Last month we discussed hoops. This time we’re discussing the thickness of the shell and what you can expect sonically from the various designs. Drum shells have been made in different thicknesses over the years, from a single half-inch piece of wood to thicker versions comprising up to forty plies.

Drum shells are most commonly created from plywood, which is made by gluing together thin layers of timber into a large sheet. Some companies stagger the wood grains vertically, horizontally, or diagonally for increased stability. But more than the grain direction, a drum shell’s overall thickness is the crucial variable that affects the sound of the instrument.

It’s important to understand what your instrument is designed to sound like before you buy it. Otherwise you could end up struggling with your drums if you’re trying to use them in a manner that’s too far from their intended application. Of course, a skilled player can coax good sounds from any drumkit, but there are attributes of different shell types that can make it easier to get the sounds you’re looking for. For example, if you need to get a lot of power and projection from the drums in order to cut through distorted guitar tones in a metal band, using thin-shelled, small-diameter drums will cause you to work much harder than you would if you used larger drums with thicker shells.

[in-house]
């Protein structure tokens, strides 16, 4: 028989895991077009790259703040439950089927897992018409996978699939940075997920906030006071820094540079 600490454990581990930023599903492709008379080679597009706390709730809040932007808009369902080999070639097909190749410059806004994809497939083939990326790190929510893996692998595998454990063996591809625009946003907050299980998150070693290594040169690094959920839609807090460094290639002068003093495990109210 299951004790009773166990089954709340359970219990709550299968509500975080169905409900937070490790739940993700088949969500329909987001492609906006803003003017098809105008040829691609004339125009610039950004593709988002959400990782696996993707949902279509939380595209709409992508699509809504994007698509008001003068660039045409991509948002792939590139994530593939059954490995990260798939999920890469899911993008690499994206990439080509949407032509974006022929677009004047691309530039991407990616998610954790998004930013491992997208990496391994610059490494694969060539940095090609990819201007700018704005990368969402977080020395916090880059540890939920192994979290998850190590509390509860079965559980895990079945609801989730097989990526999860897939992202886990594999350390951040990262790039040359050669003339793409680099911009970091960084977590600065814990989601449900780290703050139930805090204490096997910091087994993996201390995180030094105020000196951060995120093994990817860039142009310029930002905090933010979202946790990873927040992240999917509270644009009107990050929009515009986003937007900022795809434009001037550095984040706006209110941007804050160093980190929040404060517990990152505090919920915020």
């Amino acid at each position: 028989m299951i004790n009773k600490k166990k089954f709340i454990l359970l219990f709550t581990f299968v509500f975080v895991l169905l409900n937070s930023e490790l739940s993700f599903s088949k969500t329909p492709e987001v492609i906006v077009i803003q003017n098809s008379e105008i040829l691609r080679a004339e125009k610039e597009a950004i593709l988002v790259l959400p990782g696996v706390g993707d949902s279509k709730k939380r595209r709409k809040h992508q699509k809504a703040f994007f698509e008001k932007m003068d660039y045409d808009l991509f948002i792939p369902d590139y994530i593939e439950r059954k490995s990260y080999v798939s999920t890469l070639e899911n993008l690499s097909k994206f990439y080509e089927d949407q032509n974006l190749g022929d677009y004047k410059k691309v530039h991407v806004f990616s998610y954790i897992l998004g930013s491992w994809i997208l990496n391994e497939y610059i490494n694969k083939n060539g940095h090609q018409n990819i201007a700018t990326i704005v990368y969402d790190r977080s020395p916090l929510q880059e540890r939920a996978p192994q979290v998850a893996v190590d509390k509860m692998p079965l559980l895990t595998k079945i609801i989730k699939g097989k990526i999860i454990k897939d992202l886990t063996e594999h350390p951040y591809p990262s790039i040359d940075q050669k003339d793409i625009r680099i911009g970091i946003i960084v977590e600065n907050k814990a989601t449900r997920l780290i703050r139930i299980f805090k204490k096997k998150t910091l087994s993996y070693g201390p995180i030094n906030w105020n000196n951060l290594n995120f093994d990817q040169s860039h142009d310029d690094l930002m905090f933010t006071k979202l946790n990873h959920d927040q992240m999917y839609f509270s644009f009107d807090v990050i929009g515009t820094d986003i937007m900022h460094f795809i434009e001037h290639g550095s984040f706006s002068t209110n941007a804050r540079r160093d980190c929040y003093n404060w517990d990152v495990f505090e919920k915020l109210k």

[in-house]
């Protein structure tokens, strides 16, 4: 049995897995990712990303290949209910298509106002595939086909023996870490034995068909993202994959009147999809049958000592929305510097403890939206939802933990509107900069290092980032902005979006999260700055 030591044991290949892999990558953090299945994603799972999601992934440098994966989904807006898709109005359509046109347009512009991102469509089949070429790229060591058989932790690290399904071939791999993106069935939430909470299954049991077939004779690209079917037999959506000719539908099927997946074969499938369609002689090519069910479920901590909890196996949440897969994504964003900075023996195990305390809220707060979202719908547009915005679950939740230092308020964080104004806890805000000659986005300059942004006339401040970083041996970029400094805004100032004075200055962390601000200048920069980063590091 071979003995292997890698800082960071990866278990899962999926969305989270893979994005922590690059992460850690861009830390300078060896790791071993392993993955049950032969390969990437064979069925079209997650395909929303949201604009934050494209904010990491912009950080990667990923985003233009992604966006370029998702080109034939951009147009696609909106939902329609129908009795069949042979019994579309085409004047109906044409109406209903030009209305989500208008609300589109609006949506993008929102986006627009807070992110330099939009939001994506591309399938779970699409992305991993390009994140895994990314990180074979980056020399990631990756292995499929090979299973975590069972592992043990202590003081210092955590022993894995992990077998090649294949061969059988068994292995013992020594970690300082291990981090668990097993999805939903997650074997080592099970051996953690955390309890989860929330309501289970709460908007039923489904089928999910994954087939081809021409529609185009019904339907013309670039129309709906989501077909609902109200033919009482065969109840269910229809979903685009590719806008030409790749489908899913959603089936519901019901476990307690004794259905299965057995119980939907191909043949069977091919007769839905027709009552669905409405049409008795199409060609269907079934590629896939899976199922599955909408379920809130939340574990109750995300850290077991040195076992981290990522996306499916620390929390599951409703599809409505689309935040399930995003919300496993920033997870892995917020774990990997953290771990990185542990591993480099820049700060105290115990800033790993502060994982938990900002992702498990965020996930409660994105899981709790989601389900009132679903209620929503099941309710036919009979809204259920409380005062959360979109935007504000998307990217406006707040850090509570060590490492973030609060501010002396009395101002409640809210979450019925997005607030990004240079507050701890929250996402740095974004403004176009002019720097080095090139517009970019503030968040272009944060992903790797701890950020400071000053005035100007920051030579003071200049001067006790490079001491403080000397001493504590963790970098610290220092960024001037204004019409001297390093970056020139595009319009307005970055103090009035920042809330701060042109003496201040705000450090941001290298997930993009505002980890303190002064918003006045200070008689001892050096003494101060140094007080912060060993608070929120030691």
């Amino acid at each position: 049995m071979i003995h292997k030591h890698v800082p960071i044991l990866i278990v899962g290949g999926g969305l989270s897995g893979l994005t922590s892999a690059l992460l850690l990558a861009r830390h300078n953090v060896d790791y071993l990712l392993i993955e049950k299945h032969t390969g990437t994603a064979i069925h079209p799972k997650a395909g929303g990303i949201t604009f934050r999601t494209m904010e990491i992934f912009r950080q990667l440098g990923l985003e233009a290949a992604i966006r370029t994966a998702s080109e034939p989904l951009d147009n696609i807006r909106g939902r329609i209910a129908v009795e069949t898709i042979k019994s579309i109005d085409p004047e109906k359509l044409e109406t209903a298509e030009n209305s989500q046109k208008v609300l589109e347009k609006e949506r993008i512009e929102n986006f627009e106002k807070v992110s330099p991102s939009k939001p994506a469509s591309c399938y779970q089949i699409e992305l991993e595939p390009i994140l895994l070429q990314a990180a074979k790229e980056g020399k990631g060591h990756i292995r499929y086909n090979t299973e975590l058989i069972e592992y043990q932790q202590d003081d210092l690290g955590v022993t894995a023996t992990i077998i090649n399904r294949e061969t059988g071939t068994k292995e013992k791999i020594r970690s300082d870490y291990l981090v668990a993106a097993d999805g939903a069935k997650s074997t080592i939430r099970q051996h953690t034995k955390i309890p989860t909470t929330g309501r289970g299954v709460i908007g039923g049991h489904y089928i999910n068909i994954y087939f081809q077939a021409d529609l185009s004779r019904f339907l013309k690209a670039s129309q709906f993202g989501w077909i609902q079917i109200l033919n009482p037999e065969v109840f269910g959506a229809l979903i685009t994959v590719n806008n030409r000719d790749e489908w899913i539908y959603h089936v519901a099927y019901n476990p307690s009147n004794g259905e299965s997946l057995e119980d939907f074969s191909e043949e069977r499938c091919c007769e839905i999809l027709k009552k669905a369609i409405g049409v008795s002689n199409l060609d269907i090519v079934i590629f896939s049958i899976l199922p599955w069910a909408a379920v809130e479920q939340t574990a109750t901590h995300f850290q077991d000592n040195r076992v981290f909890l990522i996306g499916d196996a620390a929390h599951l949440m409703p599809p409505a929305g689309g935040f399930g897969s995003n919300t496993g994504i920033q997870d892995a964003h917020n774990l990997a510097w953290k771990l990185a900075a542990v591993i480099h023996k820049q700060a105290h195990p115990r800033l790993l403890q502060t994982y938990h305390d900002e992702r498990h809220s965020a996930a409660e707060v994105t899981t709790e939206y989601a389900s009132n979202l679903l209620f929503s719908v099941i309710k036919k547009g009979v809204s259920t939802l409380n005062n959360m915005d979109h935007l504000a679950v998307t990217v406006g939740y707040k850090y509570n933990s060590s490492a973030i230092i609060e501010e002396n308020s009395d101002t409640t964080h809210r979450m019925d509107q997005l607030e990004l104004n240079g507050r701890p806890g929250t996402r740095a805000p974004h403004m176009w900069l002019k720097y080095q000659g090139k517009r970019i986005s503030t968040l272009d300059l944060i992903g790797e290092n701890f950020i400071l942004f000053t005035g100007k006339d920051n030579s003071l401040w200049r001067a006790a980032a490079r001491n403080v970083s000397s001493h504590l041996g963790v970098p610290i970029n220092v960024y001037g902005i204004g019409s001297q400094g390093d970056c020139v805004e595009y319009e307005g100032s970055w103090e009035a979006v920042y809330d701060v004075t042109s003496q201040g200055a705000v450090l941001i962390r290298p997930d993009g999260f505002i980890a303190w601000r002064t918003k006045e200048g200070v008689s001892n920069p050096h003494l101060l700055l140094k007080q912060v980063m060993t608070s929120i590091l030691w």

Drum Shell Thicknesses

Here are some of the most common shell thicknesses and their intended applications. Keep in mind that these are basic and generalized analyses of drum sounds based upon shell thickness only.

Single-ply (very thin). Thin single-ply shells are most commonly made with synthetic materials, such as carbon fiber, acrylic, and steel. A very thin wood shell will go out of round or crack easily. Contrarily, carbon fiber is very stable when used for thin shells. The thinness allows for the most resonance, but acrylic and carbon fiber usually produce very dry drum sounds. Metal materials are the opposite and have a lot of overtones, so drums made from them can cut through easily at high volumes. Metal shells also have relatively defined pitches. Drums made from metal, such as the venerable Ludwig Black Beauty snare, usually incorporate design elements that help to control the excessive ring of the shell.